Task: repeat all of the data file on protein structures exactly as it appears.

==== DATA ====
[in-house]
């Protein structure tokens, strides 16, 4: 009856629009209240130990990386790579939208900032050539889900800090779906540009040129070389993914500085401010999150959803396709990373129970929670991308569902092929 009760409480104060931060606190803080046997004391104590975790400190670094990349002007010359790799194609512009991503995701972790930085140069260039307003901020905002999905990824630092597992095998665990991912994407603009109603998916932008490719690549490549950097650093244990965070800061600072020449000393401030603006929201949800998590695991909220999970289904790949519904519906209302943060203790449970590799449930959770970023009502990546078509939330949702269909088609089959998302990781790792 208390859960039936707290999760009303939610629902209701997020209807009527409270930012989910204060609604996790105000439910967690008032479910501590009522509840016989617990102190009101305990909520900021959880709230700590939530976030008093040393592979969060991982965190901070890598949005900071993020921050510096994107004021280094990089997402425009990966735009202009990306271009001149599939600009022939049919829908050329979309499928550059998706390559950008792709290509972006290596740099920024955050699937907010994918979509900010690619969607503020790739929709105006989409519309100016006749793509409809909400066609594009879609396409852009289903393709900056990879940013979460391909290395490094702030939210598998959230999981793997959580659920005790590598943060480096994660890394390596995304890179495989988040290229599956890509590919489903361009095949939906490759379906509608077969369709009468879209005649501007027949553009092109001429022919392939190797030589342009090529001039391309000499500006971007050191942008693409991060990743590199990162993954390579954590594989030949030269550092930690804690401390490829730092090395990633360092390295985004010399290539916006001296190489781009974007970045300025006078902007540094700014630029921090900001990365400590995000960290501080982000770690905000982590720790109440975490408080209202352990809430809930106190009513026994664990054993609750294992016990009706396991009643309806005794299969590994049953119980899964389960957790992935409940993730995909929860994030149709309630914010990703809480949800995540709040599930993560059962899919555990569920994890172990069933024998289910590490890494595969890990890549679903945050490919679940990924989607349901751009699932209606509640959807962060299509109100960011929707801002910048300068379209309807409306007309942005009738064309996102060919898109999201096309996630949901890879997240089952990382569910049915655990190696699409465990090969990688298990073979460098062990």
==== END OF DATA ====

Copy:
[in-house]
């Protein structure tokens, strides 16, 4: 009856629009209240130990990386790579939208900032050539889900800090779906540009040129070389993914500085401010999150959803396709990373129970929670991308569902092929 009760409480104060931060606190803080046997004391104590975790400190670094990349002007010359790799194609512009991503995701972790930085140069260039307003901020905002999905990824630092597992095998665990991912994407603009109603998916932008490719690549490549950097650093244990965070800061600072020449000393401030603006929201949800998590695991909220999970289904790949519904519906209302943060203790449970590799449930959770970023009502990546078509939330949702269909088609089959998302990781790792 208390859960039936707290999760009303939610629902209701997020209807009527409270930012989910204060609604996790105000439910967690008032479910501590009522509840016989617990102190009101305990909520900021959880709230700590939530976030008093040393592979969060991982965190901070890598949005900071993020921050510096994107004021280094990089997402425009990966735009202009990306271009001149599939600009022939049919829908050329979309499928550059998706390559950008792709290509972006290596740099920024955050699937907010994918979509900010690619969607503020790739929709105006989409519309100016006749793509409809909400066609594009879609396409852009289903393709900056990879940013979460391909290395490094702030939210598998959230999981793997959580659920005790590598943060480096994660890394390596995304890179495989988040290229599956890509590919489903361009095949939906490759379906509608077969369709009468879209005649501007027949553009092109001429022919392939190797030589342009090529001039391309000499500006971007050191942008693409991060990743590199990162993954390579954590594989030949030269550092930690804690401390490829730092090395990633360092390295985004010399290539916006001296190489781009974007970045300025006078902007540094700014630029921090900001990365400590995000960290501080982000770690905000982590720790109440975490408080209202352990809430809930106190009513026994664990054993609750294992016990009706396991009643309806005794299969590994049953119980899964389960957790992935409940993730995909929860994030149709309630914010990703809480949800995540709040599930993560059962899919555990569920994890172990069933024998289910590490890494595969890990890549679903945050490919679940990924989607349901751009699932209606509640959807962060299509109100960011929707801002910048300068379209309807409306007309942005009738064309996102060919898109999201096309996630949901890879997240089952990382569910049915655990190696699409465990090969990688298990073979460098062990």